Tag Archives: Mad Cow Disease

Another Mad Cow Case found in Canada

Ooof. Canada is starting to look like it has a real problem here.

That’s the eighth case found in the Great White North.

Now let me ask rhetorical question here – What exactly is the probability that Canada has a higher rate of BSE over the United States?

Technorati Tags: BSE, Mad Cow


Kudos to the USDA

Kudos goes to those deserve it, even if I don’t happen to like the group deserving the kudos all that much.

In this case, it’s the USDA. In a rare case of common sense and health concern (even if it’s the health of cattle and not consumer), they withdrew a proposal that would have allowed the import of Canadian cattle over 30 months old. As Canada is having some difficulty with BSE of late, this decision made perfect sense.

Technorati Tags: Food Politics, Mad Cow


Wither Mad Cow and the USDA

I’m a bit late to the Mad Cow story from last week, but several folks have asked for my opinion and I thought best to share here instead of via e-mail.

First and foremost, the fact that the USDA wants to cut back on testing should surprise no one. Their job is not public safety, but rather “farm” advocacy. I use the quotes around “farm” as the reality of the farm is no longer the tractor, ducks, geese and silos, but rather the Confined Animal Feeding Operations from which we Americans get a fair amount of our beef.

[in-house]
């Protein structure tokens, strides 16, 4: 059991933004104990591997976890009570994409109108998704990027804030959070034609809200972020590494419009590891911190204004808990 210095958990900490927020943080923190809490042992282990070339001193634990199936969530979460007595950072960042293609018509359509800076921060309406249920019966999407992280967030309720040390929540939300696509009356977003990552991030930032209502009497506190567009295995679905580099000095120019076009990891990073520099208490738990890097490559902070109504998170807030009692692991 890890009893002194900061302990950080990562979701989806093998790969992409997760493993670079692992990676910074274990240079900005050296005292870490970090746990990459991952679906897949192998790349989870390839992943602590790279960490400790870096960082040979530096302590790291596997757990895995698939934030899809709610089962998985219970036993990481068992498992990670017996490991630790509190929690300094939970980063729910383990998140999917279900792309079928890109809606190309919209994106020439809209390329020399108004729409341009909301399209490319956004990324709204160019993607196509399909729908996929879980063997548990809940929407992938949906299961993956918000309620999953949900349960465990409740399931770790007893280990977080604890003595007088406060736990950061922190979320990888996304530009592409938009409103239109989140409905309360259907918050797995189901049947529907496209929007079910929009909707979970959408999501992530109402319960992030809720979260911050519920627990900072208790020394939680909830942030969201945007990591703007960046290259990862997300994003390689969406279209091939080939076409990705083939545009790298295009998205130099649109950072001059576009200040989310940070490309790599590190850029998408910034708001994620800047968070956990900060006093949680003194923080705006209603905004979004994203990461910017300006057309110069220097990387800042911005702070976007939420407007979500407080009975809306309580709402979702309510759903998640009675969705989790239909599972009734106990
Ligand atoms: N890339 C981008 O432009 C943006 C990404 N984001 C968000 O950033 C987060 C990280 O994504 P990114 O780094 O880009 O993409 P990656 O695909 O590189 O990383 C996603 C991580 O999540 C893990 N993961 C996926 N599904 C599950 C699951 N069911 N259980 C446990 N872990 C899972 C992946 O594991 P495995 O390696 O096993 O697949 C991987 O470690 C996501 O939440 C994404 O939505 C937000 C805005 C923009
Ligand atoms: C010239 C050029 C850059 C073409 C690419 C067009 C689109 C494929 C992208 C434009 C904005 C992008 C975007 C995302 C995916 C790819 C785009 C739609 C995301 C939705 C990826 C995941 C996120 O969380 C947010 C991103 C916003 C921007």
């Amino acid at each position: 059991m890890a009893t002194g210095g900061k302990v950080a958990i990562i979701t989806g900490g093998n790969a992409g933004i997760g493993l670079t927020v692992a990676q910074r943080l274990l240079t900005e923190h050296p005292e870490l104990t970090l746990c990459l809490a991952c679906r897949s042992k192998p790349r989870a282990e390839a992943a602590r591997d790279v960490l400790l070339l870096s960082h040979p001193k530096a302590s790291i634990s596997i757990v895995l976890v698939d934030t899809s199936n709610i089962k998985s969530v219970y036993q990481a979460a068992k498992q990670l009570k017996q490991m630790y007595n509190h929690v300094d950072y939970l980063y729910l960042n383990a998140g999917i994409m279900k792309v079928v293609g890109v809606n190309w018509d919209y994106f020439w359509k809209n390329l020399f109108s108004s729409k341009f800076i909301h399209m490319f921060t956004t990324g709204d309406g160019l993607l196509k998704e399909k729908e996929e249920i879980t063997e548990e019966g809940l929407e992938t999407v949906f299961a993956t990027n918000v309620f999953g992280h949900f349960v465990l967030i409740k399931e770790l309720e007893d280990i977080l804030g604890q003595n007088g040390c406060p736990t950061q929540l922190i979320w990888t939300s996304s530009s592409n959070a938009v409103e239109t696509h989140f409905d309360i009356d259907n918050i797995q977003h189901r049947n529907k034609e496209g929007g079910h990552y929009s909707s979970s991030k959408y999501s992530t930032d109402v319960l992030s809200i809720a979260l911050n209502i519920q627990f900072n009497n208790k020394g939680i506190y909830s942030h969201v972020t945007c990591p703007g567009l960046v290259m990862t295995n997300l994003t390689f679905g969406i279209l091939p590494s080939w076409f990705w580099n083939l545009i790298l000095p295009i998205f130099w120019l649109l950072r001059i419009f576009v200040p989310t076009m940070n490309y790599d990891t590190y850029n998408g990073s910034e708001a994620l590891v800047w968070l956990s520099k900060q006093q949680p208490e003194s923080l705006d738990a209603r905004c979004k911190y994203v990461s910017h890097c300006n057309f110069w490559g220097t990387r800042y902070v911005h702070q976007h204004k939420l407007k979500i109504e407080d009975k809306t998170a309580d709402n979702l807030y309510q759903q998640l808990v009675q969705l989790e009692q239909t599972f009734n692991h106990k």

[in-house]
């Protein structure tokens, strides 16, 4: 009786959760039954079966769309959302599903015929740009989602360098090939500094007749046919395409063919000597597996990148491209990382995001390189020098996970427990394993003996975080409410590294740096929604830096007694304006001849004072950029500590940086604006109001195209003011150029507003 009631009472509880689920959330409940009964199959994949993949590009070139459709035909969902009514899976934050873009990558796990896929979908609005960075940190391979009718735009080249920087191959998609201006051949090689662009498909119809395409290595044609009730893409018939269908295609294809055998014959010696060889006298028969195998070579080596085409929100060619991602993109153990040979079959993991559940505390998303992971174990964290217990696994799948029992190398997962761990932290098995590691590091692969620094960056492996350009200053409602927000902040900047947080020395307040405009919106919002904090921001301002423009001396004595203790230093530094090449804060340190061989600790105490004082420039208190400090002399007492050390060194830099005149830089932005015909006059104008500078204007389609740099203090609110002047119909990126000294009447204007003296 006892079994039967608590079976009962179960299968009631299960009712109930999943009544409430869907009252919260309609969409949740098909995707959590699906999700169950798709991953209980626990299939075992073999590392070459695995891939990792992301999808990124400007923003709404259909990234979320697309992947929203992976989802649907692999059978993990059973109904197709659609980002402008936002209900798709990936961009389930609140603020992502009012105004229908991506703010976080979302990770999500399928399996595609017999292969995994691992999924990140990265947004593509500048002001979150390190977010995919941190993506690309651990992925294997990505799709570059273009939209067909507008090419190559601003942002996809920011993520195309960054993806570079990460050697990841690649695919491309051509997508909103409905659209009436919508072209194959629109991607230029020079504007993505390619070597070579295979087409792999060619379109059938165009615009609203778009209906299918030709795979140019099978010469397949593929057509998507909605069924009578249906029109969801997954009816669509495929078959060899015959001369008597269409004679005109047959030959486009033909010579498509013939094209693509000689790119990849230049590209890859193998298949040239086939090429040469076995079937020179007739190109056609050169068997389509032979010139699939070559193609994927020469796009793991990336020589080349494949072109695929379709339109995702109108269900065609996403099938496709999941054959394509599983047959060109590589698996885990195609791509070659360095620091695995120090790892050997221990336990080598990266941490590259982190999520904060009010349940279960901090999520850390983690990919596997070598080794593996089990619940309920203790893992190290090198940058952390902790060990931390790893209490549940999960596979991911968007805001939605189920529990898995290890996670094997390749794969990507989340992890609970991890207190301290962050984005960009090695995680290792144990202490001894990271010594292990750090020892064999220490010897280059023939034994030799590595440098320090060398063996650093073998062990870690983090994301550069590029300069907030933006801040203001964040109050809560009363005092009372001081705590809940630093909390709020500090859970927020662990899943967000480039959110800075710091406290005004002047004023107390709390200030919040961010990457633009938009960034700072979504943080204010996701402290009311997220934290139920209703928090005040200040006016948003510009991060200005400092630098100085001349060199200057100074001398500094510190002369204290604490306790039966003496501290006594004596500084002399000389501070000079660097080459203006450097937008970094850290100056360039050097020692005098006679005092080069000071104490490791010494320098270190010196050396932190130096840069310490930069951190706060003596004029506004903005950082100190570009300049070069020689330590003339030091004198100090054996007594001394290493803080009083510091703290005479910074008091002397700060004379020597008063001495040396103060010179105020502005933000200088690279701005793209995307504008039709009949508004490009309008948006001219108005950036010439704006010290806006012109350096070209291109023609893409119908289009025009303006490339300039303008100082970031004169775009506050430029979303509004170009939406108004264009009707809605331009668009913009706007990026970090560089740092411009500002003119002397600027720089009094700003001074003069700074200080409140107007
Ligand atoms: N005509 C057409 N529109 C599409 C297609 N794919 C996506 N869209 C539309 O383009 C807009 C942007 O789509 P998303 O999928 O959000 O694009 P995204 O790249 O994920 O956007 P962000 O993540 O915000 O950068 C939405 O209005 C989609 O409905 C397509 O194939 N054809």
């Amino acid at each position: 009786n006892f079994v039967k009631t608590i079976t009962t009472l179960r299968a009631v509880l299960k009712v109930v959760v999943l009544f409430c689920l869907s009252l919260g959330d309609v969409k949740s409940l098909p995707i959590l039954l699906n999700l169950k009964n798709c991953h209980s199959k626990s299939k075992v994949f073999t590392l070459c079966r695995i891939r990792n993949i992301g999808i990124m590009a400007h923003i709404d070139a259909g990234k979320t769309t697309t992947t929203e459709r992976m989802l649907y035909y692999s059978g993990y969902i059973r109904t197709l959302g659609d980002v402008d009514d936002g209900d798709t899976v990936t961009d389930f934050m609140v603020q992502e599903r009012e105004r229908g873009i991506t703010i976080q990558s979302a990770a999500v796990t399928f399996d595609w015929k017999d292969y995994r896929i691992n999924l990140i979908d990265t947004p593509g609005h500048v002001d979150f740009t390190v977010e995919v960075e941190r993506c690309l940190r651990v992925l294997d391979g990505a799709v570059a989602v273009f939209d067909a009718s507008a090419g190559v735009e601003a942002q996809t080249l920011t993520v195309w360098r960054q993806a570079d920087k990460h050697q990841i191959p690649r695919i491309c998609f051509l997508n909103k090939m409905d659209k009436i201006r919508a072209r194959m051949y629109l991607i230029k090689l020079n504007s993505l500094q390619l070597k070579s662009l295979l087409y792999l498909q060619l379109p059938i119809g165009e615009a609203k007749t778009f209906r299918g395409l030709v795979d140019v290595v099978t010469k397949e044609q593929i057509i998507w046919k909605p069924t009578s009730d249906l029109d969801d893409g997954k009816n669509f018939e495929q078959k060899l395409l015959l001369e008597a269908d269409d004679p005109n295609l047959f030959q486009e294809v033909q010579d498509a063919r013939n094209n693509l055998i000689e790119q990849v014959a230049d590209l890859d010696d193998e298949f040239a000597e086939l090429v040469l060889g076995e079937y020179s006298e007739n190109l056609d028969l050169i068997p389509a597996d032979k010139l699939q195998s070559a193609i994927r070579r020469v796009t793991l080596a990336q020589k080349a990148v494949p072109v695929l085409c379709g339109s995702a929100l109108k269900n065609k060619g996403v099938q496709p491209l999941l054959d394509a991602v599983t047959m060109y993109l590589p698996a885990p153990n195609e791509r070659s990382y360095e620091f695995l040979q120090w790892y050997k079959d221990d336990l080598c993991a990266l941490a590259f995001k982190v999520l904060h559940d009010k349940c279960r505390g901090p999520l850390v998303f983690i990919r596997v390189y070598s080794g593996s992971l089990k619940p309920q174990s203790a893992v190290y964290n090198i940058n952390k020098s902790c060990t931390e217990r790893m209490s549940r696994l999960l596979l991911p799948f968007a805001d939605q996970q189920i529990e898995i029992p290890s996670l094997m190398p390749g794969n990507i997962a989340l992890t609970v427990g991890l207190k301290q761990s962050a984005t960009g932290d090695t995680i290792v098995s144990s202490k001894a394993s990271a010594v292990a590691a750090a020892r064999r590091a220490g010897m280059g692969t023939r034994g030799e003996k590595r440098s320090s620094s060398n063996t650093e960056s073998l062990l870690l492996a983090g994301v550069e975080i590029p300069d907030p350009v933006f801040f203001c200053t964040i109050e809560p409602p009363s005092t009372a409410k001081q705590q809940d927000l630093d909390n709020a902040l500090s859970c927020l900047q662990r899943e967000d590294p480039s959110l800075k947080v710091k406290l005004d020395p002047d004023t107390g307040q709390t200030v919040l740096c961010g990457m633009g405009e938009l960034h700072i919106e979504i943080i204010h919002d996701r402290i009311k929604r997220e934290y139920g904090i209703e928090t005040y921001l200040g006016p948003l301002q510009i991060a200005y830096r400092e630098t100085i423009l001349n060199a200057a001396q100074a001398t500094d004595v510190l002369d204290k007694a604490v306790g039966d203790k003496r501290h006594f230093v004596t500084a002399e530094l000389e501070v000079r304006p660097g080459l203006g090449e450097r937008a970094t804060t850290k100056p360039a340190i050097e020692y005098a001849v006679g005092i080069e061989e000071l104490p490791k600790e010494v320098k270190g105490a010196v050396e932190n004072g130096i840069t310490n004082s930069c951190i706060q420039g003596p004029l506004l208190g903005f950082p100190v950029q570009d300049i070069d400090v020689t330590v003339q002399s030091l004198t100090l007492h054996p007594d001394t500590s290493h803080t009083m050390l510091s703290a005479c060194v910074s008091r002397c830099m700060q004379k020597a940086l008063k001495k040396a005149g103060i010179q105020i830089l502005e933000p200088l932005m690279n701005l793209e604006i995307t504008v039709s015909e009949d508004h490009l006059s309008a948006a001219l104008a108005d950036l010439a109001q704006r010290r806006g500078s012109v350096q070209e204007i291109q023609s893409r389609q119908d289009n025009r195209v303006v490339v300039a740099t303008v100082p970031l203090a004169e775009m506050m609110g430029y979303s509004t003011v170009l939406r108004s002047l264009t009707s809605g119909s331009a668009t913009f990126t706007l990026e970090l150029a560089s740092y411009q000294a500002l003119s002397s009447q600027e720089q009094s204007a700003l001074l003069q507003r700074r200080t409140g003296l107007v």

It’s these owner of these CAFO’s who will benefit the most from this decision, as less testing means less of a chance of finding a cow with BSE, and all of the subsequent bad press that follows. Find a mad cow in Alabama means no longer selling beef in Japan or South Korea. A multi-billion dollar loss of revenue is never a good thing, and someone, somewhere was going to push various lobbying buttons to see how to regain some of that marketplace back. It’s about money, not about health.

But is the USDA justified in making this cost decision? I’ll repeat some of the points I’ve made in previous posts about Mad Cow.

  • Their sampling data was ridiculously low: The USDA loves to throw out numbers, but never a benchmark to which one should compare the number. They love to say that they’ve tested 759,000 cattle over the past 18 months. The number they don’t tell you is 154,000,000 – which is roughly the cow population (including those slaughtered) during the same time period.

    If you divide the amount tested into the population, you get a statistical sampling of .5% of the cattle population was tested. Is this a large enough sample? I don’t know. But I promise you that the USDA and the cattle industry would prefer if people didn’t know this fact.

  • Their testing methodology was suspect: They only tested cows that showed possible symptoms. Downer cows and cows that were agressive or agitated were tested. But BSE doesn’t make every cow show outward signs of the disease. Cattle can have the disease for months or years before showing any outward symptoms.

    Oh, and testing was voluntary and not done randomly. The Agriculture Department’s inspector general found serious flaws in the testing process

  • They’re ignoring Canada: Canada has found 7 cases of BSE. These Canadian cattle intermingle with herds from the States. Since the border opened up between the two countries, the USDA has not commented on the Canadian cases at all.